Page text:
Timothy Burke over at Easily Distracted wrote today about his daughter's elementary school "Medieval Times" theme for the year, and how the depiction of the medieval was so often wrong. He then went on to talk about the temptation to object to what they were doing. Fortunately, he successfully resisted temptation.
The problem is not that what they are teaching is wrong -- in fact, it is absolutely right. The problem is that it is non-historical, and therefore frequently historically wrong. What do I mean by these two apparently contradictory statements?
The Middle Ages is at its foundation a mythic construction. During the actual Middle Ages, people referred to their times as "modern," just like we do.* The modern/medieval distinction is one of the last few centuries, and it exists for the rather narcissistic purpose of praising our contemporaries and damning our predecessors. As we construct the narrative of ourselves, the medieval acts as an ugly, awkward adolescent period -- simply something Europeans had to go through to become the mature, well-adjusted people they are (and by extention, their diaspora as well). In this construction, medieval people were a little foolish to think that their lives had any import beyond leading to our lives.
Any construction of the medieval as a broad period is by necessity mytho-historical. We cannot realistically construct a model that defines a millennium and covers all of Europe and bits of Asia and Africa. Historically, anything you want to say about the medieval is true -- and it is false. It is true that the Church was the dominant social force (at some times in some places), just as it is true that the Church was non-existent and struggled for survival (at other times in other places). It is true that there were knights in armor, and it is true that there was no such thing. It is true that Jews were terrible oppressed, and it is true that they held high status. It's true that there was war, there was peace; there was plenty, there was famine; there was joy, there was sorrow. At one time or another, all these things were historically true of the Middle Ages -- and at other times, all were false.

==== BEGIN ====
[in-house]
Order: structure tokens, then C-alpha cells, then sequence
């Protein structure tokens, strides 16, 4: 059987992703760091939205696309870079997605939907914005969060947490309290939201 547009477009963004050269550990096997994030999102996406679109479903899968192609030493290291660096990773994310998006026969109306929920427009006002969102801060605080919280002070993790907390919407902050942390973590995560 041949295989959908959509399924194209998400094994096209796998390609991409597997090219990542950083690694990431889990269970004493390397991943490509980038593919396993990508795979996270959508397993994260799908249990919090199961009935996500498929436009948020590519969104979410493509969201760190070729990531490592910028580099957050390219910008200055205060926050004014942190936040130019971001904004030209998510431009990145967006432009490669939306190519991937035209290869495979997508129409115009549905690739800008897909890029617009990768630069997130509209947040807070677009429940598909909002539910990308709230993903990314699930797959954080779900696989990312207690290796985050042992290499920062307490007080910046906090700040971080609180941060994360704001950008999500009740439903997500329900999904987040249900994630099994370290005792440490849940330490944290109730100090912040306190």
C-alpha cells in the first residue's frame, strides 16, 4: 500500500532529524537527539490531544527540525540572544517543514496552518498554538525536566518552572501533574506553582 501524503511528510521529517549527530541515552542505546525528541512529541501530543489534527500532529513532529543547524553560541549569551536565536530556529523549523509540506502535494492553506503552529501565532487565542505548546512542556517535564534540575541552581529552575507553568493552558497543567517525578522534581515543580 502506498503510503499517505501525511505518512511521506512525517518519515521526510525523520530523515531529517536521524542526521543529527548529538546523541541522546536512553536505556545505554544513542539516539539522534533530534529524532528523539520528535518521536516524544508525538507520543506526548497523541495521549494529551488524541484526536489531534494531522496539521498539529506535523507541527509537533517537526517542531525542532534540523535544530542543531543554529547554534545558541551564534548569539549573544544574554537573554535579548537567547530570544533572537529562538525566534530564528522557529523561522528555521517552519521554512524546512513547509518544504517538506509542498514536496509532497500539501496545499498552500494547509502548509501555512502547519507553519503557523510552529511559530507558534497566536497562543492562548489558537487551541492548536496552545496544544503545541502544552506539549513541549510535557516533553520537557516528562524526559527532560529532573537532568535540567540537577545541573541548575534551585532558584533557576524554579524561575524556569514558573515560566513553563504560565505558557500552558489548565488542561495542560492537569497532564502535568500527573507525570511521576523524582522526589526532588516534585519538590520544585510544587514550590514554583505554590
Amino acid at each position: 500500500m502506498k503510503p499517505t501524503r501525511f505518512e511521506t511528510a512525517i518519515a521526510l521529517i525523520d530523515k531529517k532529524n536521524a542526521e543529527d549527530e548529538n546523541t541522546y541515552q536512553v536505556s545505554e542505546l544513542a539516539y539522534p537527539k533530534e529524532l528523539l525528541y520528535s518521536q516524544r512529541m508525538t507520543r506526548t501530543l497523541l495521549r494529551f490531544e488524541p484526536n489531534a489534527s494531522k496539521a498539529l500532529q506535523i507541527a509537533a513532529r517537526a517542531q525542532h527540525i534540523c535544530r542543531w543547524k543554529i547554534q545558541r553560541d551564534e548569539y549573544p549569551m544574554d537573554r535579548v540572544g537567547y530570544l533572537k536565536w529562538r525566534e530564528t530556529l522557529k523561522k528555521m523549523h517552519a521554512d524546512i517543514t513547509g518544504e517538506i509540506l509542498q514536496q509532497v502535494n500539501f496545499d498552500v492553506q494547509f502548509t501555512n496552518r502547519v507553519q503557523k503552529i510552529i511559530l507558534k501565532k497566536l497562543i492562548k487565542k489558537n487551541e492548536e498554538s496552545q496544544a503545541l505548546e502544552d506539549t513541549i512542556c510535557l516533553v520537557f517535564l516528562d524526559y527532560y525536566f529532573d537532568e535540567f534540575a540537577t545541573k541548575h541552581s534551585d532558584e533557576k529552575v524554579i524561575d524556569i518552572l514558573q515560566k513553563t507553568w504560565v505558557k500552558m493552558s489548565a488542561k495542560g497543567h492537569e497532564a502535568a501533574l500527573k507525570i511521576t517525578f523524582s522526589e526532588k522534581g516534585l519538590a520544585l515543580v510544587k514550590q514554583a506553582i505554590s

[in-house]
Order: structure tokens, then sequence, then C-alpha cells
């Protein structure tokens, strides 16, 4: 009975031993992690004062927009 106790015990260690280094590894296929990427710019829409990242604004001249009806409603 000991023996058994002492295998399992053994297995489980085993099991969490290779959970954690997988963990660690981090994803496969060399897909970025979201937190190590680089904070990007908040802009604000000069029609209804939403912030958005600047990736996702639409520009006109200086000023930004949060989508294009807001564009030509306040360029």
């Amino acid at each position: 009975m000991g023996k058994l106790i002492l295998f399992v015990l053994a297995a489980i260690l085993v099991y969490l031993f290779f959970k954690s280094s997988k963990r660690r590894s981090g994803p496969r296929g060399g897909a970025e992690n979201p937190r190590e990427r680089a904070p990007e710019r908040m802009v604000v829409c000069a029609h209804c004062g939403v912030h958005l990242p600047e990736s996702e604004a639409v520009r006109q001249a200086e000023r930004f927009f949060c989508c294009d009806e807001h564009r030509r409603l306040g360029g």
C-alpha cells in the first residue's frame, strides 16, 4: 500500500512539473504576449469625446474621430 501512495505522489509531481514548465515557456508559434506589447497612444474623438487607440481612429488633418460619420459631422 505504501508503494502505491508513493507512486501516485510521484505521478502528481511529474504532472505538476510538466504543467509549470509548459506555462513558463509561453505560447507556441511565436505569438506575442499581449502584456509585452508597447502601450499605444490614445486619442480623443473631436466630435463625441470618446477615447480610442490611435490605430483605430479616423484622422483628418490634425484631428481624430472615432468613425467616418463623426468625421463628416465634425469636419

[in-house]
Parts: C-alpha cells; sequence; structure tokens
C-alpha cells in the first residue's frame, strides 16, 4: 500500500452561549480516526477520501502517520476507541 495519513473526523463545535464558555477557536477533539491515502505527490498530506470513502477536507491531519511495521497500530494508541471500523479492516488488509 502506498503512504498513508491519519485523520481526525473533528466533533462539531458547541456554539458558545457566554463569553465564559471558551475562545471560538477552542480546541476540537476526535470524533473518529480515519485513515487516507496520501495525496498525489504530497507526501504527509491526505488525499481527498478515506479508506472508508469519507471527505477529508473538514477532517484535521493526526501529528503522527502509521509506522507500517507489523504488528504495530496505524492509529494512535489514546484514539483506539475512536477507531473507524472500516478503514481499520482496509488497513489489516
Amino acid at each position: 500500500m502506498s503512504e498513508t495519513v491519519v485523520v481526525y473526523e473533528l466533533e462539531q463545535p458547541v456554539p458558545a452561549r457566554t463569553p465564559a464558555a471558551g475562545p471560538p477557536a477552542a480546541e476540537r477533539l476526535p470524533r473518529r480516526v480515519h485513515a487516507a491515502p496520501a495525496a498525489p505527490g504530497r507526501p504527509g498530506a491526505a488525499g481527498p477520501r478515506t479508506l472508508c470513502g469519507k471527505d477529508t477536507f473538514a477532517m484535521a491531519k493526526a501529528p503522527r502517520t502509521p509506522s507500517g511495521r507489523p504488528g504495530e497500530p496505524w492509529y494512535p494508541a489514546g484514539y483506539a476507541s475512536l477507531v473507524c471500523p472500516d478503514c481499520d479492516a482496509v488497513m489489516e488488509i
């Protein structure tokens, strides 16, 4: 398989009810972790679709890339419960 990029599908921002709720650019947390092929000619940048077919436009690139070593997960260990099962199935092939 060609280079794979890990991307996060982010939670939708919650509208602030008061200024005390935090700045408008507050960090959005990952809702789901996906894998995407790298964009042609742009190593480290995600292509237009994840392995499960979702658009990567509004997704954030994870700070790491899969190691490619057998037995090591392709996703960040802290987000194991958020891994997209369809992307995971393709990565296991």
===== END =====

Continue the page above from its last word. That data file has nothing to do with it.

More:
I'm guilty too of squishing the medieval into a neat little package. At the beginning of every semester I give my "the Middle Ages weren't monolithic" speech, but do students really absorb that caveat and apply it to the next 15 weeks? I frequently say things like, "in medieval times, people used to blah blah blah...," by which I mean, "at certain times and certain places during medieval times, and specifically the time and place we are talking about now, people used to blah blah blah," but I doubt that the nuance of that is usually picked up by the students. I don't offer those caveats every time I speak, though, even though I know some students will be misled, primarily because if I were to do so, my already long-winded lectures would be three times the length -- and nobody wants that!
By saying that the theme was "medieval times," then, the elementary school automatically placed itself into the mytho-historical setting -- the setting that we like to define ourselves against. Neither should we expect elementary school students to grasp the historical distinctions between Carolingian Gaul and pre-Columbian Spain. Sure, it would be nice if while students understood that the Black Plague occurred during the Middle Ages, they also understood that most people during the Middle Ages never experienced the Black Plague -- but such expectations would be unrealistic. My own children live in a house with the medieval scholar (granted, one more interested in the mytho-historical than the historical), and their own grasp of the medieval is far more informed by popular culture than by history.
So, let the kids have their fun. Sure, all they will know about the medieval was that there were knights and castles and archery and jousting and plagues and happy peasants dancing around Maypoles -- but I can work with that.
*Well, not just like we do. They used the Latin "modernus."